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Reviews of Cannery Row (1945)

Review by datovs (2013-05-24)
Cannery Row is a stand-out from Steinbeck's usual style in that it mixes social commentary with very delicate and sharp humor. The characters revolve around Cannery Row and continuously have their sub-plots interwoven with each others. Steinbeck has beautifully brought to life a small community that one can't help sympathies for, especially the central man; doc, the alienated narrator.

Review by freejazz (2005-01-27)
A very short read as I remember, I don't know that I would call it a novel, more of a long 'short story'
but I would call it very fun.

Review by hammer587 (2004-01-27)
I laughed out loud a bunch of times. Steinbeck continues to impress his way into my favorite writer.

Review by branko (2003-06-05)
The (current) description of this book, "Adventures of cannery workers", is as wrong as it gets. This book is not about the workers at Cannery Row, but about the people that live on the fringe there, that only come into sharp perspective during the fourteen to sixteen hours a day that the workers of the canneries are at home: the prostitutes, the bums, the shop keepers, the patrolling police, the ones that stay at The Row; and about Doc.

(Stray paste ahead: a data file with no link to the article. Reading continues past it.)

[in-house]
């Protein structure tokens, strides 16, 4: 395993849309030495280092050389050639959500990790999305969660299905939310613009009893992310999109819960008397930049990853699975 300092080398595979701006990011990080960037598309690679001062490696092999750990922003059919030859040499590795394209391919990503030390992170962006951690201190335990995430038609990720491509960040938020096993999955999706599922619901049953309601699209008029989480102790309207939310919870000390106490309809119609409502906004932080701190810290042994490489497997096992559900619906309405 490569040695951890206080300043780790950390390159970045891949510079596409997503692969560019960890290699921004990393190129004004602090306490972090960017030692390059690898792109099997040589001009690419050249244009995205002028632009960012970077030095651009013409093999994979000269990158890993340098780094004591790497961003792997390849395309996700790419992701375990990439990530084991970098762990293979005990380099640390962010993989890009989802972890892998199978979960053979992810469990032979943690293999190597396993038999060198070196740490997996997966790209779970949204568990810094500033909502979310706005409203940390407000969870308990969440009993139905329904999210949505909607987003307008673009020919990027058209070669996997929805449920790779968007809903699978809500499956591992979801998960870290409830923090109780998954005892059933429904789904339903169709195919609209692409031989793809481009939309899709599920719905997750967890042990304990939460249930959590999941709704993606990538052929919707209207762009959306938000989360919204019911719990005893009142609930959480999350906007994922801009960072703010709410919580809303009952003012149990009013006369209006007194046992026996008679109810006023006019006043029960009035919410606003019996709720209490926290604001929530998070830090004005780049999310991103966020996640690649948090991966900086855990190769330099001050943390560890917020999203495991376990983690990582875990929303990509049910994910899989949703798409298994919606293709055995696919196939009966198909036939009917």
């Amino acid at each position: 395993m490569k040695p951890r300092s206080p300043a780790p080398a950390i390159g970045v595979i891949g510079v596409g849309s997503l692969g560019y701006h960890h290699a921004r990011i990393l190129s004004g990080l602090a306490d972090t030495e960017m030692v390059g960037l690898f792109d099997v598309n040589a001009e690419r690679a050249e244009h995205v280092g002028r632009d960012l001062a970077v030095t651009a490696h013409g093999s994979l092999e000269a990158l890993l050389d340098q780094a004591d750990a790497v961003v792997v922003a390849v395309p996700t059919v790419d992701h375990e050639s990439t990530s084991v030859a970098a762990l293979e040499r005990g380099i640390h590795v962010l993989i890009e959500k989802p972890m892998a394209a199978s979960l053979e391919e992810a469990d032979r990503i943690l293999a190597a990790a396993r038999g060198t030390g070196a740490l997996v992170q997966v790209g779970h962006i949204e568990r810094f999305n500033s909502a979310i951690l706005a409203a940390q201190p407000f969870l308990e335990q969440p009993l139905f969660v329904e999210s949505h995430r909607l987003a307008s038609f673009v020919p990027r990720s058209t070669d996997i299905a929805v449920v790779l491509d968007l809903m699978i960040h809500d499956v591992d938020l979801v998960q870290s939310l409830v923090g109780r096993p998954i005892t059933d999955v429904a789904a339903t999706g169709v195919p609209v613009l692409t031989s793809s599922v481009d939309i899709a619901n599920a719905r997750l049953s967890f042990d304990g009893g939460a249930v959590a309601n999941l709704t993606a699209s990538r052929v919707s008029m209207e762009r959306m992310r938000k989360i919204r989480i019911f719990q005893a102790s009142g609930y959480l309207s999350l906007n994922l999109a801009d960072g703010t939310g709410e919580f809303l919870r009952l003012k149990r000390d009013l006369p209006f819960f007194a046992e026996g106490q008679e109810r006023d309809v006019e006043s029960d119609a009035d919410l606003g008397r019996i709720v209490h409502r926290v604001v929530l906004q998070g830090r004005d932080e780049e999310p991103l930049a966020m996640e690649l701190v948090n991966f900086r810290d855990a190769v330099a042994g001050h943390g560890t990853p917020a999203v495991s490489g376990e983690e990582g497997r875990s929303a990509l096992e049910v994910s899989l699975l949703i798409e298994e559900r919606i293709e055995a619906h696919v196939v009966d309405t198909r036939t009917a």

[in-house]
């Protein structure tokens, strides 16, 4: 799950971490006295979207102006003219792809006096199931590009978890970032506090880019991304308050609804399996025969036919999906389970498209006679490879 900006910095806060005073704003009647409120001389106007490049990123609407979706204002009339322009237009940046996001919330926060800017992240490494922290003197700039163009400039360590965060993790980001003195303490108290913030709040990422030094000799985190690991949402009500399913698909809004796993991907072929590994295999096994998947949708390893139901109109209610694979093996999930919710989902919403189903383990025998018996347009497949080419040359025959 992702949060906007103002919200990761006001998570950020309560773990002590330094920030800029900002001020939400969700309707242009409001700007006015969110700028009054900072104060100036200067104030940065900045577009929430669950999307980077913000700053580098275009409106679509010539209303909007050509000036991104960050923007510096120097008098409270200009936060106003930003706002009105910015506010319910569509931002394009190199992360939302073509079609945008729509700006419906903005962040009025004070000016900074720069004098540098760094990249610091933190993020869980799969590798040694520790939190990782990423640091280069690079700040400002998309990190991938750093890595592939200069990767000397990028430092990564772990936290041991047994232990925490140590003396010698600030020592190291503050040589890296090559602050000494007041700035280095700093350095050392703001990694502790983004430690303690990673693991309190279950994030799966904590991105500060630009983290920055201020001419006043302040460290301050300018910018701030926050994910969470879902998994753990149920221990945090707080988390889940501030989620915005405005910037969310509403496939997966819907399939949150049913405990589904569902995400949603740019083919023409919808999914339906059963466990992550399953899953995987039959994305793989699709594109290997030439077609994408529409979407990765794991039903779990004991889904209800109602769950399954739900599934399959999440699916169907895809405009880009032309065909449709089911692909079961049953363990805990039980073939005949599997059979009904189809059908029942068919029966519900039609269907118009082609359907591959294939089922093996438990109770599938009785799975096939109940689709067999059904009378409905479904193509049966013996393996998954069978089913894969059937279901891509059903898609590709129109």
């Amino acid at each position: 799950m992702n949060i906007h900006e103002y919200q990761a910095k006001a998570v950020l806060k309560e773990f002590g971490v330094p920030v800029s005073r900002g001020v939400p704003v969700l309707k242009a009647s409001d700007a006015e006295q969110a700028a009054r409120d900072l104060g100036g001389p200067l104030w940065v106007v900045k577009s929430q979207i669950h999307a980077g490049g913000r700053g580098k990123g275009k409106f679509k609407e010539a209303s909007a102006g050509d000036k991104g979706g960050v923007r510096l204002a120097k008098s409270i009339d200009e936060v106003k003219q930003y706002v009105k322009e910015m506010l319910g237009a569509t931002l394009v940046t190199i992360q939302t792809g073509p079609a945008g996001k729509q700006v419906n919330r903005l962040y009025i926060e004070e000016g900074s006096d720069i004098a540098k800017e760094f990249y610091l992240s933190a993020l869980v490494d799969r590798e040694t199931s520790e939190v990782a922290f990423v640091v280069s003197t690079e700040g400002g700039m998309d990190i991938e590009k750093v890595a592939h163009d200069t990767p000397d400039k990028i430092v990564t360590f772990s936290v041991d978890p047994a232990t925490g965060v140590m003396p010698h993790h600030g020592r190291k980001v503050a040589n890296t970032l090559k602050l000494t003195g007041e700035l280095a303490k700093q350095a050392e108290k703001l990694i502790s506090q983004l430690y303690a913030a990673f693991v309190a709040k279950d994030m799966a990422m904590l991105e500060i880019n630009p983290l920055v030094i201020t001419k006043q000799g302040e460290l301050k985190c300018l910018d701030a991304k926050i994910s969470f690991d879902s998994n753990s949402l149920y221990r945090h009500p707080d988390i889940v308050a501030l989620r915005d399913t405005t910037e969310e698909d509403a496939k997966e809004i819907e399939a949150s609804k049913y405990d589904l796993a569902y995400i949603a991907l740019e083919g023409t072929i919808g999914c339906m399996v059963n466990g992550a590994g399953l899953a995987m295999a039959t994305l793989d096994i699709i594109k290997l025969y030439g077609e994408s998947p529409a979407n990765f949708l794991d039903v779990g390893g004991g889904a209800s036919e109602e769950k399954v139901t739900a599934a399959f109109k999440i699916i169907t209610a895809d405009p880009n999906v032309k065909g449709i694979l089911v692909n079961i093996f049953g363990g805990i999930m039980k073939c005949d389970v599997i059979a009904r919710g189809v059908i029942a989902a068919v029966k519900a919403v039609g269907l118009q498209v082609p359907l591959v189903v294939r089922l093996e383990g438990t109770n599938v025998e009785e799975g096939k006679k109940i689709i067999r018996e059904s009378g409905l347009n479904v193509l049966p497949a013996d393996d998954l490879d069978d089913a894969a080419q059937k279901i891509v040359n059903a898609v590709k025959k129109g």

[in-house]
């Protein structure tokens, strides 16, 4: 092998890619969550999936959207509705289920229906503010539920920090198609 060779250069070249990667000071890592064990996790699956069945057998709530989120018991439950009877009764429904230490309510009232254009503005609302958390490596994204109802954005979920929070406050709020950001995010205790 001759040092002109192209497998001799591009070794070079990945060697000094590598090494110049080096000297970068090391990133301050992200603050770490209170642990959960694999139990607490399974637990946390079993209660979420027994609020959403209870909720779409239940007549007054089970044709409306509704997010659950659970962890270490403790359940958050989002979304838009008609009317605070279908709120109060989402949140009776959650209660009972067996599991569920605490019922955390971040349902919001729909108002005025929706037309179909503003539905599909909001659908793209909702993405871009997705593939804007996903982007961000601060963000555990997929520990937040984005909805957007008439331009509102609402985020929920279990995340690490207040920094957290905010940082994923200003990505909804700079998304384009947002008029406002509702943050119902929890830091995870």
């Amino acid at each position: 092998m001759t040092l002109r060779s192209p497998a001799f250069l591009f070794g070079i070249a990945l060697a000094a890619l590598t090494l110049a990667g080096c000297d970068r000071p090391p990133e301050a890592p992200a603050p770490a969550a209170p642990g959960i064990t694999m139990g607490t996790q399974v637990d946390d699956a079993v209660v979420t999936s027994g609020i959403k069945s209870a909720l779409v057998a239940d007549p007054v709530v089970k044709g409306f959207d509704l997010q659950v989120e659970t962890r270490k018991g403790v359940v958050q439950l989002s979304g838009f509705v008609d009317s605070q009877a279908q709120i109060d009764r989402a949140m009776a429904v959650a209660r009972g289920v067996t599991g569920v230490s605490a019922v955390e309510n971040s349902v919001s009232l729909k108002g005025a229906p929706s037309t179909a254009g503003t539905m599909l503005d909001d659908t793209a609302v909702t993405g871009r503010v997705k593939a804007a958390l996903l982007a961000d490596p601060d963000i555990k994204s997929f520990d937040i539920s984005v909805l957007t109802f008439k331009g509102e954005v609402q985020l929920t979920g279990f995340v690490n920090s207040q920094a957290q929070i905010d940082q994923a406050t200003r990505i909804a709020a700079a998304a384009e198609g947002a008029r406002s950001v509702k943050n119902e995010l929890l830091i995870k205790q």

Or, as the author describes it: "Cannery Row in Monterey in California is a poem, a stink, a grating noise, a quality of light, a tone, a habit, a nostalgia, a dream. Cannery Row is the gathered and scattered, tin and iron and rust and splintered wood, chipped pavement and weedy lots and junk-heaps, sardine canneries of corrugated iron, honky-tonks, restaurants and whore-houses, and little crowded groceries, and laboratories and flop-houses. It's inhabitants are, as the man once said, "Whores, pimps, gamblers and sons of bitches," by which he meant Everybody. Had the man looked through another peep-hole he might have said, "Saints and angels and martyrs and holy men," and he would have meant the same thing."

Despite the typical Steinbeck melancholy that runs deep in this book, this novel is first and foremost extremely funny. The way the boys from the Palace Grill Flop-House try to scam shop keeper Lee Chong again and again, and the way Lee Chong tries to defend himself against these scams and somehow manages to come out victoriously (most of the time, at least) are hilarious. The way a party thrown for Doc starts to get a life of its own is devastating.

©Steven Jeffery /, 2017
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